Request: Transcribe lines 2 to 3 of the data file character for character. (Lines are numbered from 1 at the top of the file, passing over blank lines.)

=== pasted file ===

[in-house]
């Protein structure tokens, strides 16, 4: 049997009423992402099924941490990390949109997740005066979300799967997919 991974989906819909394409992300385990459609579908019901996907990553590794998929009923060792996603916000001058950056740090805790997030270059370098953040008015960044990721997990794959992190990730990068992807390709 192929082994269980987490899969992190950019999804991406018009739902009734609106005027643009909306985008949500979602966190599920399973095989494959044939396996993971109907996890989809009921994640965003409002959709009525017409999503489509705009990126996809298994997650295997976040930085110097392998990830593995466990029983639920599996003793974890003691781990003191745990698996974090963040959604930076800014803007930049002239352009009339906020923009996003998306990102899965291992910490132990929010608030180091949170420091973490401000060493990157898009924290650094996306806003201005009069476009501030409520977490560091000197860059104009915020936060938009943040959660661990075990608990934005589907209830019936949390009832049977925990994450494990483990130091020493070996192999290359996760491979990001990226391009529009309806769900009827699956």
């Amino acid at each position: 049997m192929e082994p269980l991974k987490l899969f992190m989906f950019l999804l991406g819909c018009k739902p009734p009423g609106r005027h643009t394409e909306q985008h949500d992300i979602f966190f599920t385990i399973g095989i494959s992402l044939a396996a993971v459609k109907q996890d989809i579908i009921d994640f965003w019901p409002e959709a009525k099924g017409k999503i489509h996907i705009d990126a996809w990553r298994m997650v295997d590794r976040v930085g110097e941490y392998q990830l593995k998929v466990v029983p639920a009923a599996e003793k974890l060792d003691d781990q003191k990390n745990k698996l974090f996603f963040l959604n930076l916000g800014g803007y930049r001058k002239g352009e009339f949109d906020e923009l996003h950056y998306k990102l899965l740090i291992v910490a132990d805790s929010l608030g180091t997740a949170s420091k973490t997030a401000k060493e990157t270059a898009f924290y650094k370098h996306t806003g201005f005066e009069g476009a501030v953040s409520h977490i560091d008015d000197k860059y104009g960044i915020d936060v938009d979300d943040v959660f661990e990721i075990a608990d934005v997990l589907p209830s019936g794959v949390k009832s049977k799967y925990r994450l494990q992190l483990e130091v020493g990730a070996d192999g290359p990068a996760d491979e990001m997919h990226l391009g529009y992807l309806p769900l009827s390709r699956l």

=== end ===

């Protein structure tokens, strides 16, 4: 049997009423992402099924941490990390949109997740005066979300799967997919 991974989906819909394409992300385990459609579908019901996907990553590794998929009923060792996603916000001058950056740090805790997030270059370098953040008015960044990721997990794959992190990730990068992807390709 192929082994269980987490899969992190950019999804991406018009739902009734609106005027643009909306985008949500979602966190599920399973095989494959044939396996993971109907996890989809009921994640965003409002959709009525017409999503489509705009990126996809298994997650295997976040930085110097392998990830593995466990029983639920599996003793974890003691781990003191745990698996974090963040959604930076800014803007930049002239352009009339906020923009996003998306990102899965291992910490132990929010608030180091949170420091973490401000060493990157898009924290650094996306806003201005009069476009501030409520977490560091000197860059104009915020936060938009943040959660661990075990608990934005589907209830019936949390009832049977925990994450494990483990130091020493070996192999290359996760491979990001990226391009529009309806769900009827699956």
């Amino acid at each position: 049997m192929e082994p269980l991974k987490l899969f992190m989906f950019l999804l991406g819909c018009k739902p009734p009423g609106r005027h643009t394409e909306q985008h949500d992300i979602f966190f599920t385990i399973g095989i494959s992402l044939a396996a993971v459609k109907q996890d989809i579908i009921d994640f965003w019901p409002e959709a009525k099924g017409k999503i489509h996907i705009d990126a996809w990553r298994m997650v295997d590794r976040v930085g110097e941490y392998q990830l593995k998929v466990v029983p639920a009923a599996e003793k974890l060792d003691d781990q003191k990390n745990k698996l974090f996603f963040l959604n930076l916000g800014g803007y930049r001058k002239g352009e009339f949109d906020e923009l996003h950056y998306k990102l899965l740090i291992v910490a132990d805790s929010l608030g180091t997740a949170s420091k973490t997030a401000k060493e990157t270059a898009f924290y650094k370098h996306t806003g201005f005066e009069g476009a501030v953040s409520h977490i560091d008015d000197k860059y104009g960044i915020d936060v938009d979300d943040v959660f661990e990721i075990a608990d934005v997990l589907p209830s019936g794959v949390k009832s049977k799967y925990r994450l494990q992190l483990e130091v020493g990730a070996d192999g290359p990068a996760d491979e990001m997919h990226l391009g529009y992807l309806p769900l009827s390709r699956l």